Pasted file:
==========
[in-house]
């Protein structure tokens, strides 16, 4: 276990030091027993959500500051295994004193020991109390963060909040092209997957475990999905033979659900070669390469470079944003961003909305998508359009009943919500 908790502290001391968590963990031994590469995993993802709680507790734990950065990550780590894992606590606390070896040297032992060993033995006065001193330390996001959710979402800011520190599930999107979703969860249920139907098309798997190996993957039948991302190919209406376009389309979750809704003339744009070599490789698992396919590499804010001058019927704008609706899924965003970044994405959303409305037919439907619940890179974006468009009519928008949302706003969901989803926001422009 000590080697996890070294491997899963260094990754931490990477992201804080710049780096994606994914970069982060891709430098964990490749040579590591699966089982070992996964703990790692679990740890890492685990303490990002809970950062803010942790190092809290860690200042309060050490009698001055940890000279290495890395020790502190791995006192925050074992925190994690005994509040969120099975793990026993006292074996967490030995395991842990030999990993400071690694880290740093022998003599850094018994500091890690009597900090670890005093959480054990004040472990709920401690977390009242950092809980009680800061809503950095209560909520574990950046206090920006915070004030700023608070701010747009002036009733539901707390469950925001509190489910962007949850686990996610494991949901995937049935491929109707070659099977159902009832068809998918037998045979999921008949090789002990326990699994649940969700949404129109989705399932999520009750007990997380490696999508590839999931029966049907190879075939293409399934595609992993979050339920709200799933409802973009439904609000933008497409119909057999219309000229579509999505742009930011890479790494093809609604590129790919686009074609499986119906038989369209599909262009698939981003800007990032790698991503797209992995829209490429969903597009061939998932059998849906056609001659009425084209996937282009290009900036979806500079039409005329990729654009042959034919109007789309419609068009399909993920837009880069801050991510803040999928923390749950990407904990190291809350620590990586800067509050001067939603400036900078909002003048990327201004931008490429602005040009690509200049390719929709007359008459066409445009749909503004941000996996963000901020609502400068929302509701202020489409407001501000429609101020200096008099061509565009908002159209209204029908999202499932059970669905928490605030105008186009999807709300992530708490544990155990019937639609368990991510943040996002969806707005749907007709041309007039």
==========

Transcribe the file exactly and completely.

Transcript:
[in-house]
């Protein structure tokens, strides 16, 4: 276990030091027993959500500051295994004193020991109390963060909040092209997957475990999905033979659900070669390469470079944003961003909305998508359009009943919500 908790502290001391968590963990031994590469995993993802709680507790734990950065990550780590894992606590606390070896040297032992060993033995006065001193330390996001959710979402800011520190599930999107979703969860249920139907098309798997190996993957039948991302190919209406376009389309979750809704003339744009070599490789698992396919590499804010001058019927704008609706899924965003970044994405959303409305037919439907619940890179974006468009009519928008949302706003969901989803926001422009 000590080697996890070294491997899963260094990754931490990477992201804080710049780096994606994914970069982060891709430098964990490749040579590591699966089982070992996964703990790692679990740890890492685990303490990002809970950062803010942790190092809290860690200042309060050490009698001055940890000279290495890395020790502190791995006192925050074992925190994690005994509040969120099975793990026993006292074996967490030995395991842990030999990993400071690694880290740093022998003599850094018994500091890690009597900090670890005093959480054990004040472990709920401690977390009242950092809980009680800061809503950095209560909520574990950046206090920006915070004030700023608070701010747009002036009733539901707390469950925001509190489910962007949850686990996610494991949901995937049935491929109707070659099977159902009832068809998918037998045979999921008949090789002990326990699994649940969700949404129109989705399932999520009750007990997380490696999508590839999931029966049907190879075939293409399934595609992993979050339920709200799933409802973009439904609000933008497409119909057999219309000229579509999505742009930011890479790494093809609604590129790919686009074609499986119906038989369209599909262009698939981003800007990032790698991503797209992995829209490429969903597009061939998932059998849906056609001659009425084209996937282009290009900036979806500079039409005329990729654009042959034919109007789309419609068009399909993920837009880069801050991510803040999928923390749950990407904990190291809350620590990586800067509050001067939603400036900078909002003048990327201004931008490429602005040009690509200049390719929709007359008459066409445009749909503004941000996996963000901020609502400068929302509701202020489409407001501000429609101020200096008099061509565009908002159209209204029908999202499932059970669905928490605030105008186009999807709300992530708490544990155990019937639609368990991510943040996002969806707005749907007709041309007039």